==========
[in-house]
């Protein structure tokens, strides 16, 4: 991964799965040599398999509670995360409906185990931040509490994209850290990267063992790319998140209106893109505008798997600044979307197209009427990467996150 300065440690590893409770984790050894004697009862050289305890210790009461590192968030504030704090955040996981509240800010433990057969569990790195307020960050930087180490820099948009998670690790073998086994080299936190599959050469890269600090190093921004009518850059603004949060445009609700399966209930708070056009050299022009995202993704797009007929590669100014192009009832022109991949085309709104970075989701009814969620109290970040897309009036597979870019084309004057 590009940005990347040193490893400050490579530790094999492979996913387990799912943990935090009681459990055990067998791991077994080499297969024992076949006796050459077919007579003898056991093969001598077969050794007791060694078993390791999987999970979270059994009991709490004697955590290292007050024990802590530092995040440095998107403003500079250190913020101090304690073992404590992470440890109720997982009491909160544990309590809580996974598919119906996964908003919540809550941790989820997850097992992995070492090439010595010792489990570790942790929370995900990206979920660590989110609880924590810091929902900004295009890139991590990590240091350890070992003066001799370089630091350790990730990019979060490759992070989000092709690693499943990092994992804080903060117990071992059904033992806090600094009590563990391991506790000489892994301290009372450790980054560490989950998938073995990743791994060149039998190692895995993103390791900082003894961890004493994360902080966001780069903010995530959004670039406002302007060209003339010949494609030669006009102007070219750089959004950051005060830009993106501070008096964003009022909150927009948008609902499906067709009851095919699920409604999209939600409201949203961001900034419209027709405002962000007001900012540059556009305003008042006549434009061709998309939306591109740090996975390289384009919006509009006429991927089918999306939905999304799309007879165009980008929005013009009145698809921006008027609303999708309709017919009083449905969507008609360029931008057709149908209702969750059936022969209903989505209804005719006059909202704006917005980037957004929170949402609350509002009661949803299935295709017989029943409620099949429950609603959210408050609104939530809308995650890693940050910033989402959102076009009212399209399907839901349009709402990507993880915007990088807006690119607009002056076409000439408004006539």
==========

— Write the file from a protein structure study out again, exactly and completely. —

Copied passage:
[in-house]
């Protein structure tokens, strides 16, 4: 991964799965040599398999509670995360409906185990931040509490994209850290990267063992790319998140209106893109505008798997600044979307197209009427990467996150 300065440690590893409770984790050894004697009862050289305890210790009461590192968030504030704090955040996981509240800010433990057969569990790195307020960050930087180490820099948009998670690790073998086994080299936190599959050469890269600090190093921004009518850059603004949060445009609700399966209930708070056009050299022009995202993704797009007929590669100014192009009832022109991949085309709104970075989701009814969620109290970040897309009036597979870019084309004057 590009940005990347040193490893400050490579530790094999492979996913387990799912943990935090009681459990055990067998791991077994080499297969024992076949006796050459077919007579003898056991093969001598077969050794007791060694078993390791999987999970979270059994009991709490004697955590290292007050024990802590530092995040440095998107403003500079250190913020101090304690073992404590992470440890109720997982009491909160544990309590809580996974598919119906996964908003919540809550941790989820997850097992992995070492090439010595010792489990570790942790929370995900990206979920660590989110609880924590810091929902900004295009890139991590990590240091350890070992003066001799370089630091350790990730990019979060490759992070989000092709690693499943990092994992804080903060117990071992059904033992806090600094009590563990391991506790000489892994301290009372450790980054560490989950998938073995990743791994060149039998190692895995993103390791900082003894961890004493994360902080966001780069903010995530959004670039406002302007060209003339010949494609030669006009102007070219750089959004950051005060830009993106501070008096964003009022909150927009948008609902499906067709009851095919699920409604999209939600409201949203961001900034419209027709405002962000007001900012540059556009305003008042006549434009061709998309939306591109740090996975390289384009919006509009006429991927089918999306939905999304799309007879165009980008929005013009009145698809921006008027609303999708309709017919009083449905969507008609360029931008057709149908209702969750059936022969209903989505209804005719006059909202704006917005980037957004929170949402609350509002009661949803299935295709017989029943409620099949429950609603959210408050609104939530809308995650890693940050910033989402959102076009009212399209399907839901349009709402990507993880915007990088807006690119607009002056076409000439408004006539």